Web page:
There are two kinds of time: one in which we expect terrible things and another in which we take responsibility for our fate. 

When The Time Is Out Of Joint: Y2K Reflections

A man said to the universe: "Sir, I exist!"

"However," replied the universe, "that fact has not created in me a sense of obligation."


Stephen Crane's diminutive poem indicates how anthropocentric the Y2K hype and our calendrical calculations really are. All our segments of time from nanoseconds to light years are products of human inventiveness. The cosmos displays no interest in our cultural constructs.

This, to me, is the strangest thing of all about the millennial hoopla — that we are the ones who determine that 1,000-year period happens to come when we say it will come, or rather when Brother Dennis said it will come.

Haven't you heard about the good brother? Dennis was rather modest monk of the sixth century, ordered by Pope St. John I to produce a new method of reckoning time. He decided to divide time on the basis of Jesus' birth in Year One. Of course he didn't get it right at all since Jesus was born in Year 4 B.C. ("before Christ?") or even earlier. He also started his count from one instead of zero — a deficiency that wasn't his fault since the zero would not be devised for another two centuries by Hindu and Arab mathematicians. Brother Dennis bequeathed many problems for the next 800 years which were mostly resolved in 1582 when Pope Gregory XIII endorsed the "Gregorian Calendar."

Actually, it was the Book of Revelation's enigmatic author who started the apocalypse syndrome when he or she decided that a span of 1,000 years should represent something ominous and long. So the word "millennium" is primarily associated with this biblical book which prophesies the 1,000-year reign of Christ.

Calendars not only accommodate our needs and perceptions; they also vary from culture to culture. In the Muslim calendar the year 2000 is 1378; in the Jewish calendar it's 5760; and in the Chinese calendar it's 4637. Calendars are arithmetical reckonings, but we "theologize" about our own arithmetic, which I always did by praying before every math test. Are we still at the center of the universe despite Copernicus?

Y2K experiences simply indicate the human need to give cultural conventions a cosmic flair. Every calculation in a sacred calendar is human-made. The time patterns we impose on our lives give us a way of investing them with transcendent meaning.

Cultural time patterns are based on three levels: (1) the earth's rotation in the solar system, which we earthlings interpret as equinoxes and solstices, associating them with sacred moments in the year; (2) our personal pilgrimage from birth to death; and (3) the life of the community as it travels through the ages of history. "History" itself is a human invention: chronological punctuations and patterns that we perceive in the seamless flow of time.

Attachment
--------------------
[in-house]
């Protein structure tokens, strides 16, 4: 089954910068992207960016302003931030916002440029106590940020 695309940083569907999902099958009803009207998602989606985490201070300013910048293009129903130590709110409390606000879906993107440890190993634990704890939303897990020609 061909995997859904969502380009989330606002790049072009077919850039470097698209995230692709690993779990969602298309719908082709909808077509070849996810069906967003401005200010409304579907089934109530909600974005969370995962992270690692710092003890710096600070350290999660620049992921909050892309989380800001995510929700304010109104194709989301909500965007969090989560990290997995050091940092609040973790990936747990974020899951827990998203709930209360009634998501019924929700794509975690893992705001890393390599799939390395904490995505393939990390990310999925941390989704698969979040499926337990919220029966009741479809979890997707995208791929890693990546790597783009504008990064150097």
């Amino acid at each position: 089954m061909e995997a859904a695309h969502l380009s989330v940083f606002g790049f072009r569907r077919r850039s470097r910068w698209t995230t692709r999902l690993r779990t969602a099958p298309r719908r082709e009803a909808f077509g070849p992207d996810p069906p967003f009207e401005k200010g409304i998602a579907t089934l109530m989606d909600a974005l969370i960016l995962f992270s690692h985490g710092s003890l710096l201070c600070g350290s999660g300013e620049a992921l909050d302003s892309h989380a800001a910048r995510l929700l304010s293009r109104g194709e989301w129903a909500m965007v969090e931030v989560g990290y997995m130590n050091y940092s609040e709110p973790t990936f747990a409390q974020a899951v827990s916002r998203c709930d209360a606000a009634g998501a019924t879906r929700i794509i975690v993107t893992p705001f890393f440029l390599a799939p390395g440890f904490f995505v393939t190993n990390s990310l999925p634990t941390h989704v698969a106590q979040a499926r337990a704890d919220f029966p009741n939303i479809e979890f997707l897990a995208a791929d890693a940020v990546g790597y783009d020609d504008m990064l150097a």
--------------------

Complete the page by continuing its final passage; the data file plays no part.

One pattern which characterizes the Judeo-Christian tradition is "redemptive history." It is an interpretation of time created by the biblical prophets, who viewed history as a process leading purposefully toward a culmination when all that is now imperfect will become perfect, the idea that our human time, known as history, is permeated with a divine thrust moving toward a goal.

The second pattern, "apocalyptic history," is the one we are primarily thinking about now with the advent of Y2K. "Apocalypse" means "to uncover," i.e., uncovering some kind of cataclysm.

This view is antithetical to the Judeo-Christian tradition in which we must always take responsibility for what becomes of our world. The prophets, including Jesus, felt as we do that the world is full of terror, greed and cruelty, oppressive tyranny and ruthless power. But they were also unshaken in their conviction that the world can be better, not by supernatural intrusion, but by the unremitting work of human beings. It's not the task, however, of one individual or generation to usher in the Kingdom of God. The prophets executed a radical shift of consciousness from primacy of insular self-interest to the vision of responsible community. The first step toward the ultimate realization of God's kingdom on earth is to take responsibility for what becomes of our world regardless of how wretched it may be.

The apocalyptic approach evokes a paralysis that inflicts us with abdication, feeling doomed to defeat, consumed with despair while cursing the darkness. The redemptive approach says: Instead of cursing the darkness, light a candle. It calls for social passion, a constant renewal of resolve to heal pain, create community, and repair the world. The apocalyptic way asks: What is my fate? The redemptive way asks: What is my duty?

If the year 2000 is going to be a cultural marker of humane consequence, let it point to this: A time when we eliminate the pandemic of passivity, when we renew our commitment to build the kingdom of God and respond to the call of life itself — the call that says: Loose the fetters of evil, clothe the naked, deal bread to the hungry, bring the poor out of the darkness, let the oppressed go free ... and then the light will break through as the morning, and our righteousness will go before us.

Let's hope that Y2K will bring a major shift in emphasis so that we will spend more time calculating how to feed everyone on the only planet we have, how to make our global greenhouse safe for all creatures and how to bring the bracing air of freedom to smothered peoples in all the stifling autocracies and closed minds that still persist in our little planet.

Dr. Jack Spiro is director of Judaic Studies at Virginia Commonwealth University and rabbi emeritus of Congregation Beth Ahabah.

Opinions expressed on the Back Page are those of the writer and not necessarily those of Style Weekly.

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